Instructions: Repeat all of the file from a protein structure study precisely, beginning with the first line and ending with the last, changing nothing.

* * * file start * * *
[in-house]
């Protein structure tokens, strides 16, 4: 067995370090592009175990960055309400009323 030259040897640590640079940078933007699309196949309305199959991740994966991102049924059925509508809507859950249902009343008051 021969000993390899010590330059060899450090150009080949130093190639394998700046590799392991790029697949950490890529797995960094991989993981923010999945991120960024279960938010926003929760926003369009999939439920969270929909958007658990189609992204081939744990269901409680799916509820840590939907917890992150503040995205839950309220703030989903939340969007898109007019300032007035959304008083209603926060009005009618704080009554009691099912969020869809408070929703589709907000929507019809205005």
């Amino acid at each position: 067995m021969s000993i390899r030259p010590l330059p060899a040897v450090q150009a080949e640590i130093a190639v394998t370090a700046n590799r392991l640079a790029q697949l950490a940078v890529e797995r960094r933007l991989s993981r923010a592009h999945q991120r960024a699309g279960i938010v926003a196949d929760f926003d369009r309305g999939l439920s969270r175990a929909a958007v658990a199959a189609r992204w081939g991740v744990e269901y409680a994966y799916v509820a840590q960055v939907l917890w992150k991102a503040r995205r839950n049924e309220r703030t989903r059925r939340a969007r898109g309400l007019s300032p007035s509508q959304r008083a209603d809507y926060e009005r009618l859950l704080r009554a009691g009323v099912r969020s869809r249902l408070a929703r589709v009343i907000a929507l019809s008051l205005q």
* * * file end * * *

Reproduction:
[in-house]
């Protein structure tokens, strides 16, 4: 067995370090592009175990960055309400009323 030259040897640590640079940078933007699309196949309305199959991740994966991102049924059925509508809507859950249902009343008051 021969000993390899010590330059060899450090150009080949130093190639394998700046590799392991790029697949950490890529797995960094991989993981923010999945991120960024279960938010926003929760926003369009999939439920969270929909958007658990189609992204081939744990269901409680799916509820840590939907917890992150503040995205839950309220703030989903939340969007898109007019300032007035959304008083209603926060009005009618704080009554009691099912969020869809408070929703589709907000929507019809205005």
């Amino acid at each position: 067995m021969s000993i390899r030259p010590l330059p060899a040897v450090q150009a080949e640590i130093a190639v394998t370090a700046n590799r392991l640079a790029q697949l950490a940078v890529e797995r960094r933007l991989s993981r923010a592009h999945q991120r960024a699309g279960i938010v926003a196949d929760f926003d369009r309305g999939l439920s969270r175990a929909a958007v658990a199959a189609r992204w081939g991740v744990e269901y409680a994966y799916v509820a840590q960055v939907l917890w992150k991102a503040r995205r839950n049924e309220r703030t989903r059925r939340a969007r898109g309400l007019s300032p007035s509508q959304r008083a209603d809507y926060e009005r009618l859950l704080r009554a009691g009323v099912r969020s869809r249902l408070a929703r589709v009343i907000a929507l019809s008051l205005q």